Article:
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Best Tips and Tricks: Growing a Beautiful String of Pearls

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Strings of pearls are grown for their stunning foliage rather than their flowers. The combination of beauty and low maintenance make them an indoor favorite.

The string of pearls presents as a bright green pea-sized curtain cascading over the edge of a hanging basket— unignorable. It is easy to grow and ideal for gardeners wanting effortless beauty. Still, your string of pearls can be even more stunning with extra care and attention.

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What’s Curious about the Curio

Previously part of the Senecio genus, Curio is a novel genus of approximately 20 succulent plants. Both genera are part of the daisy family (Asteraceae), a prominent family that includes common non-succulent plants like artichokes, lettuce, and sunflowers.

There are about 950 genera in the Asteraceae family, totaling more than twenty thousand species. In 1997, the botanist Heath argued to separate about 20 plants from the Senecio genus, claiming that these plants all had unique features.

A plant with green leaves and a long string of pearls cascading down, with a blooming flower at the end of the strand. The background is blurred, making the plant the main focus of the photo.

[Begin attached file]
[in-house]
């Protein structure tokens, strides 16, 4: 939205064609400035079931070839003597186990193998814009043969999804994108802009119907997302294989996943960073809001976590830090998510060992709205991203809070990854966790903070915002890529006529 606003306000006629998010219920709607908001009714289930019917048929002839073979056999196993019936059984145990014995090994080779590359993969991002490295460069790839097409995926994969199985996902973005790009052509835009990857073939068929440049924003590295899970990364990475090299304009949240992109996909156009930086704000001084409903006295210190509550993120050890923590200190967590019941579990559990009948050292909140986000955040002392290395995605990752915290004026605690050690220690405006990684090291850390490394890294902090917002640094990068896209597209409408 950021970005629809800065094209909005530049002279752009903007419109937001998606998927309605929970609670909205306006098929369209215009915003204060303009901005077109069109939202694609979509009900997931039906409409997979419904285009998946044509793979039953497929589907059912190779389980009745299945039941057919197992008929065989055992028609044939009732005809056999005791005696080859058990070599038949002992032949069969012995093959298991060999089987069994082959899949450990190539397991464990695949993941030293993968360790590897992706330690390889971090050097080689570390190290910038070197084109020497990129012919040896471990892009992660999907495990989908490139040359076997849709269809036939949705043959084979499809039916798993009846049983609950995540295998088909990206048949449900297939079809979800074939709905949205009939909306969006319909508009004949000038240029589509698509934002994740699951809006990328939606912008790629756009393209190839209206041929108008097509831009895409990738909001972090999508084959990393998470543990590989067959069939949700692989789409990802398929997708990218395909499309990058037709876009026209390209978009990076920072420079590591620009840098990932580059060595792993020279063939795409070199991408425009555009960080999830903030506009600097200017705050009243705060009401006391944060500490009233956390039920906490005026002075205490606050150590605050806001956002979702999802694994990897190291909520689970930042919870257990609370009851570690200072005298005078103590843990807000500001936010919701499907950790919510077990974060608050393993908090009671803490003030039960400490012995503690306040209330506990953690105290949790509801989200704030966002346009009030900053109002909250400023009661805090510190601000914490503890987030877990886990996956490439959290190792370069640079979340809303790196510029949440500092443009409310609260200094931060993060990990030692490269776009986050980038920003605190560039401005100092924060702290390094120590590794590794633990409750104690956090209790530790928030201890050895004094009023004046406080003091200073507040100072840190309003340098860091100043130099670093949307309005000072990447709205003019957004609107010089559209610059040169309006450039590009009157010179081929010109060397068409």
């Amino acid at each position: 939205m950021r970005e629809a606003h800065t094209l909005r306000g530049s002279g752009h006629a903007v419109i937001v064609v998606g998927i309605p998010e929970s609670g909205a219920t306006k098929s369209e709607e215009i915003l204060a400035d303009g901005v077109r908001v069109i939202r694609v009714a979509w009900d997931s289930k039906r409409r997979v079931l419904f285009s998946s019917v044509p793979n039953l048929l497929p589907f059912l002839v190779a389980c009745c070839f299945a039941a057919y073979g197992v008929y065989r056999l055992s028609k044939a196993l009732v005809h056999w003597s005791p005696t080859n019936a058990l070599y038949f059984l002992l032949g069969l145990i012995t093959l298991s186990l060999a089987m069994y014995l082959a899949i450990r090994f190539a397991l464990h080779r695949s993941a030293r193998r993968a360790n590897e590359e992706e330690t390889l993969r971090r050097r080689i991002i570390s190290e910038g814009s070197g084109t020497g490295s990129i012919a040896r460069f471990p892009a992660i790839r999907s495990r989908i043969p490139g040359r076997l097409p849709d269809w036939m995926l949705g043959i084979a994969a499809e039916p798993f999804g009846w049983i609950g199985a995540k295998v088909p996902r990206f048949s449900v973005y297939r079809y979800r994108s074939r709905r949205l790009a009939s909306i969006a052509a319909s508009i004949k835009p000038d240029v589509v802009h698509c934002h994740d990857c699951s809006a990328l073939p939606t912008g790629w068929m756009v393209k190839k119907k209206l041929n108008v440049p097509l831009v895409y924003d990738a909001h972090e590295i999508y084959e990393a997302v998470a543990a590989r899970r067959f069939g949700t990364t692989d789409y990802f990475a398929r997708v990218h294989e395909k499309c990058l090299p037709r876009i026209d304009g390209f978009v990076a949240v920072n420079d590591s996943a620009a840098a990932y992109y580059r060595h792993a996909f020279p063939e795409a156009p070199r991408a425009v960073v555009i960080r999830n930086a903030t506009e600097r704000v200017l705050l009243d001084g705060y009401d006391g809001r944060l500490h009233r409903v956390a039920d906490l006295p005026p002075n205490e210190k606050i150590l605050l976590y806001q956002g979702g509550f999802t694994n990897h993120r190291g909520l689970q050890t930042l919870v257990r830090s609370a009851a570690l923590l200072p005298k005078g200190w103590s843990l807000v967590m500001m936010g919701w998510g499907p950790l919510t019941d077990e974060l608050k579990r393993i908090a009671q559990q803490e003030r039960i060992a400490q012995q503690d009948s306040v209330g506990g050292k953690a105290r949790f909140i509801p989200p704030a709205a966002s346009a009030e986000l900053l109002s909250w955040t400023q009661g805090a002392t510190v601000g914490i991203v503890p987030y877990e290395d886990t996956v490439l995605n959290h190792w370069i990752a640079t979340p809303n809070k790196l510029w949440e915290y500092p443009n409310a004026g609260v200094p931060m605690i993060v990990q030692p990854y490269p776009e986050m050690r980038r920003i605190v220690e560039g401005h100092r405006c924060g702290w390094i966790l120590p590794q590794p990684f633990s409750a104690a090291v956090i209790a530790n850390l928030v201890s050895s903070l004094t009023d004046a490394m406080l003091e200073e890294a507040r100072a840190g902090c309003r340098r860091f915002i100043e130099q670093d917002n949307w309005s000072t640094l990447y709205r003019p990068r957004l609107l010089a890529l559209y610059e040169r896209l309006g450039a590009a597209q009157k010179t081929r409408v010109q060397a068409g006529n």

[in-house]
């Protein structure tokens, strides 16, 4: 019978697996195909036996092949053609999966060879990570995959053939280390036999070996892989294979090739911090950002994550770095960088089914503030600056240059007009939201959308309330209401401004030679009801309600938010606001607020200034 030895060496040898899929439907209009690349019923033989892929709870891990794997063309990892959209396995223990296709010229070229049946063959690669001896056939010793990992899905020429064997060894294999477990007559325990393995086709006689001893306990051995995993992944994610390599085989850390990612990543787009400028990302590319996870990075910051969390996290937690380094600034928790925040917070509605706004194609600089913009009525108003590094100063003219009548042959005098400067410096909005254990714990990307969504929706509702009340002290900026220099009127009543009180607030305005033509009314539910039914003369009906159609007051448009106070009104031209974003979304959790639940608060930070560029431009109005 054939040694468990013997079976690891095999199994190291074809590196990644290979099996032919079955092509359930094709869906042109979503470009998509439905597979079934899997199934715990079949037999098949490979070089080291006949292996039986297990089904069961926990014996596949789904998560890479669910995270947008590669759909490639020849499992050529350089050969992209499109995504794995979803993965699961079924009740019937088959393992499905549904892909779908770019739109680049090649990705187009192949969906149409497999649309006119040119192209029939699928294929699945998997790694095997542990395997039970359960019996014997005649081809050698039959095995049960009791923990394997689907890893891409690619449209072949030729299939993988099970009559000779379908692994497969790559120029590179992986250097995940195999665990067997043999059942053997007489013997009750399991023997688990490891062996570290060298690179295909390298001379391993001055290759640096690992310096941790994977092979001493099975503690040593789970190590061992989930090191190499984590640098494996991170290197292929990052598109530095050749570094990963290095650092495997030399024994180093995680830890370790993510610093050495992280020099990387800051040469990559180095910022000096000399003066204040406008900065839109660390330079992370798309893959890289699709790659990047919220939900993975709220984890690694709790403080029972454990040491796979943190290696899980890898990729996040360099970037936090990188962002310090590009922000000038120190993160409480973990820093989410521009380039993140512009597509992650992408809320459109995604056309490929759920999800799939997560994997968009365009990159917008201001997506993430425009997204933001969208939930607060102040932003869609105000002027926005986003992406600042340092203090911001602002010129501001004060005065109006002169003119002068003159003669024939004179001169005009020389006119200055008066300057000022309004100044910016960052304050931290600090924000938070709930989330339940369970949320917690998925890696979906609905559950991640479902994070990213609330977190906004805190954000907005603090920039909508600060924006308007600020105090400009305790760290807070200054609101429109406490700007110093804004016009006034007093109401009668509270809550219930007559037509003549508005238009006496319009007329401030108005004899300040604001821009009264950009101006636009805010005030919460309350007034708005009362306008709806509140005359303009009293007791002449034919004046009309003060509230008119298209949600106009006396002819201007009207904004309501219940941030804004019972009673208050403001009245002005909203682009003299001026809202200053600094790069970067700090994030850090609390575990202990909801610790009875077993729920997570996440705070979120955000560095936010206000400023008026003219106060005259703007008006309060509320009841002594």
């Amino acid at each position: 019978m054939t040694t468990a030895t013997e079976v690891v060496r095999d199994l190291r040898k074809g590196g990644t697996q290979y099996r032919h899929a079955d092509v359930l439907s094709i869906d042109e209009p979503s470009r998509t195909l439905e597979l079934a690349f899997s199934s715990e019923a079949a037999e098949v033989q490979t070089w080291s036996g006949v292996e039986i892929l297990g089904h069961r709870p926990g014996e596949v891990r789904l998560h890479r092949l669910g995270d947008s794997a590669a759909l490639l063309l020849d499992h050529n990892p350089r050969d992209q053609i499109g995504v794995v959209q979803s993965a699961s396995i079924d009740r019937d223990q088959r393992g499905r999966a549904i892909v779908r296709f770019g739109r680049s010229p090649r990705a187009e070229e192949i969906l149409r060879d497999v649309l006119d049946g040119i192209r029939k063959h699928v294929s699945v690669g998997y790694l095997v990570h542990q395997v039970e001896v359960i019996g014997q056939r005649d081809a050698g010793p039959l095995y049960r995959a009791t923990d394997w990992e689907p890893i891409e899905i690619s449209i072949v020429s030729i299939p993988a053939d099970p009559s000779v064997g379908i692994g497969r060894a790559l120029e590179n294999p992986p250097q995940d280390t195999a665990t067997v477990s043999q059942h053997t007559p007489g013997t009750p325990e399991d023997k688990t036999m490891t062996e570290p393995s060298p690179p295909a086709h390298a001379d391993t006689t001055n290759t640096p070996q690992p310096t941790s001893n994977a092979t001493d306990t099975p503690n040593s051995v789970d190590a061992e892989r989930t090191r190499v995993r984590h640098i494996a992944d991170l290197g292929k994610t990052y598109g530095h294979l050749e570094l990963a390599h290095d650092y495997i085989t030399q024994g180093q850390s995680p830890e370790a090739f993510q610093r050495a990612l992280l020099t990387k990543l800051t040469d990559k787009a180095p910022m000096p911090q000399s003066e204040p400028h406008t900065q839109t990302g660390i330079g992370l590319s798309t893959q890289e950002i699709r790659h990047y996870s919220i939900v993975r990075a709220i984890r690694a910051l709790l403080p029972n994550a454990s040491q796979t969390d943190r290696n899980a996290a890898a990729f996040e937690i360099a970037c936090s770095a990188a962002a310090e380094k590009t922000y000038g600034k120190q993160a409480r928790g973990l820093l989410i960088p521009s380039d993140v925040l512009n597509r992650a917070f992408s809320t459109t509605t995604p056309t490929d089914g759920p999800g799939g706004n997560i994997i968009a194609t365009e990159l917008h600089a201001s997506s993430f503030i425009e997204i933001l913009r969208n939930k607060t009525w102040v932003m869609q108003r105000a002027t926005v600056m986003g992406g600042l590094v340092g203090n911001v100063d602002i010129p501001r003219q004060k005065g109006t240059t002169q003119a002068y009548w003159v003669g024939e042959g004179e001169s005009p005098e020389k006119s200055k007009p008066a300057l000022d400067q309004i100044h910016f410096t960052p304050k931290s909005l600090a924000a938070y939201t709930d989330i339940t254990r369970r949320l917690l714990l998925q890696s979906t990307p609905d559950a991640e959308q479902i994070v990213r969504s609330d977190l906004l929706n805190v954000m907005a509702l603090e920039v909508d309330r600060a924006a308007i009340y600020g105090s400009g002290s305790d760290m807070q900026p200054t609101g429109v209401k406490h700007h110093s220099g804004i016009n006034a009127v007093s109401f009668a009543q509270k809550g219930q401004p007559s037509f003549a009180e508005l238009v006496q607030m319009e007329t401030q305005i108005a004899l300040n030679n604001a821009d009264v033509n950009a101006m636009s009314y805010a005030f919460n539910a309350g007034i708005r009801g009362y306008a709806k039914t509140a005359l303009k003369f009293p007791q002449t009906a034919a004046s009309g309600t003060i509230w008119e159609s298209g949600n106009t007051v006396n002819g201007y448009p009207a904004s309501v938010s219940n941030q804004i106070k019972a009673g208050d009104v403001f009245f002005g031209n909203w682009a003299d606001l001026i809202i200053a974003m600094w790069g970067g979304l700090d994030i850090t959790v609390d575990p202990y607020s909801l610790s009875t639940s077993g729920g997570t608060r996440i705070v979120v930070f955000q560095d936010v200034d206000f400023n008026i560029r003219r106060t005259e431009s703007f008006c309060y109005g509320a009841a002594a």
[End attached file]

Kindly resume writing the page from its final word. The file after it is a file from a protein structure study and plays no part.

“Cascading beauty 🌿💚✨”

Curio is distinguished from Senecio by plants with elongated striated succulent leaves, evergreen habit, and discoid flower heads devoid of ray florets. The family includes the string succulents:

  • A string of pearls – There’s a variegated variety that looks like a smaller version of the string of watermelons.
  • A string of tears – Similar to the string of pearls, but the leaf has a more tapered end. 
  • A string of watermelons – Tiny melon-shaped leaves with stripes.
  • A string of bananas – Curved banana-shaped leaves

Curio succulents also include some chalk stick varieties.

10 Tips for Growing Beautiful Strings of Pearls Plants 

As mentioned earlier, the string of pearls plant is easy to grow and does great as a low-maintenance indoor plant, especially suitable for hanging baskets. 

The string of pearls can also provide the spill in a “features, fillers, and fall” succulent arrangement. Find out more at Grouping Different Succulents to Create a Beautiful Display.

  • Feature:– the featured plant in a succulent arrangement.
  • Filler: – the supporting cast.
  • Fall: – cascading plants to add depth, contrasting textures, and complimenting color.